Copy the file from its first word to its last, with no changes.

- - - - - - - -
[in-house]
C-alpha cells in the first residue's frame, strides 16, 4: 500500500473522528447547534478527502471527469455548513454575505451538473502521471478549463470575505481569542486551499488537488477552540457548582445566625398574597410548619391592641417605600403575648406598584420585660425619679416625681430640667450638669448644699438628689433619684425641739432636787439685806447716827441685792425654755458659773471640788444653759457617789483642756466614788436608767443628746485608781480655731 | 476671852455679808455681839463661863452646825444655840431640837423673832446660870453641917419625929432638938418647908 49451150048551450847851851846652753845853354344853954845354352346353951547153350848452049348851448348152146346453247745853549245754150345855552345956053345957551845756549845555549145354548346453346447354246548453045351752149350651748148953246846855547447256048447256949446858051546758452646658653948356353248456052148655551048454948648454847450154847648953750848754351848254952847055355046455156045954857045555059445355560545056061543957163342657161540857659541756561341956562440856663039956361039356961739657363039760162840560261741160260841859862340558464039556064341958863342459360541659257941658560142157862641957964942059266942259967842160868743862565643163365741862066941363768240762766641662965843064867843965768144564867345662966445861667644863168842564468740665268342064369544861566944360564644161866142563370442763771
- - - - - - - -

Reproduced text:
[in-house]
C-alpha cells in the first residue's frame, strides 16, 4: 500500500473522528447547534478527502471527469455548513454575505451538473502521471478549463470575505481569542486551499488537488477552540457548582445566625398574597410548619391592641417605600403575648406598584420585660425619679416625681430640667450638669448644699438628689433619684425641739432636787439685806447716827441685792425654755458659773471640788444653759457617789483642756466614788436608767443628746485608781480655731 | 476671852455679808455681839463661863452646825444655840431640837423673832446660870453641917419625929432638938418647908 49451150048551450847851851846652753845853354344853954845354352346353951547153350848452049348851448348152146346453247745853549245754150345855552345956053345957551845756549845555549145354548346453346447354246548453045351752149350651748148953246846855547447256048447256949446858051546758452646658653948356353248456052148655551048454948648454847450154847648953750848754351848254952847055355046455156045954857045555059445355560545056061543957163342657161540857659541756561341956562440856663039956361039356961739657363039760162840560261741160260841859862340558464039556064341958863342459360541659257941658560142157862641957964942059266942259967842160868743862565643163365741862066941363768240762766641662965843064867843965768144564867345662966445861667644863168842564468740665268342064369544861566944360564644161866142563370442763771